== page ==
Anglo-Saxon surname that came from the baptismal name Evand a Welsh personal name for John The surname Ivin referred to the son of Evand which belongs to the category of patronymic surnames. In Old English, patronyms were formed by adding a variety of suffixes to personal names, which changed over time and from place to place. For example, after the Norman Conquest, sunu and sune, which meant son, were the most common patronymic suffixes. In the 12th and 13th centuries, the most common patronymic names included the word filius, which meant son. By the 14th century, the suffix son had replaced these earlier versions. Surnames that were formed with filius or son were more common in the north of England and it was here that the number of individuals without surnames was greatest at this time.
Early Origins of the Ivin family
Cambridgeshire, where they held a family seat from ancient times.
Early History of the Ivin family
Another 411 words (29 lines of text) covering the years 1273, 1500, 1691, and 1788 are included under the topic Early Ivin History in all our PDF Extended History products and printed products wherever possible.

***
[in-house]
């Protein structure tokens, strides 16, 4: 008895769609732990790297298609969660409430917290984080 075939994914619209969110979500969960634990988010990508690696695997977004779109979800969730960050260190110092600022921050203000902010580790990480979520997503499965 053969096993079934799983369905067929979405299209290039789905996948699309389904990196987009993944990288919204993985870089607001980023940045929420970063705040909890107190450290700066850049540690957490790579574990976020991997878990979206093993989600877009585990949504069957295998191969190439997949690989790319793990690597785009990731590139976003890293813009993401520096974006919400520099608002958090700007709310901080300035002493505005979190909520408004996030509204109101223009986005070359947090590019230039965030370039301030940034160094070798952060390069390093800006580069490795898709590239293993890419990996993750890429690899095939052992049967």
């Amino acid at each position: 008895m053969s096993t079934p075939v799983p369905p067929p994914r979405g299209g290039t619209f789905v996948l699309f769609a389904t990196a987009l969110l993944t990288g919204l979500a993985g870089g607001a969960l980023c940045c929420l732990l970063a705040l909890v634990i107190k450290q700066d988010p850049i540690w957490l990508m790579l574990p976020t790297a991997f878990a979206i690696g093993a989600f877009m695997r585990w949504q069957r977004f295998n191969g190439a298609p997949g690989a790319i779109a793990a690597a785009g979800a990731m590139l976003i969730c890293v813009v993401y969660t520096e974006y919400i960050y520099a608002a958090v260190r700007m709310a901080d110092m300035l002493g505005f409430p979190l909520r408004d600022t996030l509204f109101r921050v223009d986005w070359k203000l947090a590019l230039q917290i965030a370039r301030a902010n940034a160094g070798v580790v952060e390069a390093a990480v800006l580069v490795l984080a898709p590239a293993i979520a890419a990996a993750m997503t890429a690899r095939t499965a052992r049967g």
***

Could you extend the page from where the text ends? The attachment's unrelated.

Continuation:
Ivin Spelling Variations
spelling variations are common among early Anglo-Saxon names. As the form of the English language changed, even the spelling of literate people's names evolved. Ivin has been recorded under many different variations, including Ivens, Ivone, Ivones, Iveans, Ivinges, Ivinson and many more.
Early Notables of the Ivin family (pre 1700)
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Migration of the Ivin family to the New World and Oceana
Some of the first settlers of this family name were:
Ivin Settlers in New Zealand in the 19th Century
Contemporary Notables of the name Ivin (post 1700)
The Ivin Motto
The motto was originally a war cry or slogan. Mottoes first began to be shown with arms in the 14th and 15th centuries, but were not in general use until the 17th century. Thus the oldest coats of arms generally do not include a motto. Mottoes seldom form part of the grant of arms: Under most heraldic authorities, a motto is an optional component of the coat of arms, and can be added to or changed at will; many families have chosen not to display a motto.
Motto Translation: Love and friendship.
Ivin Family Crest Products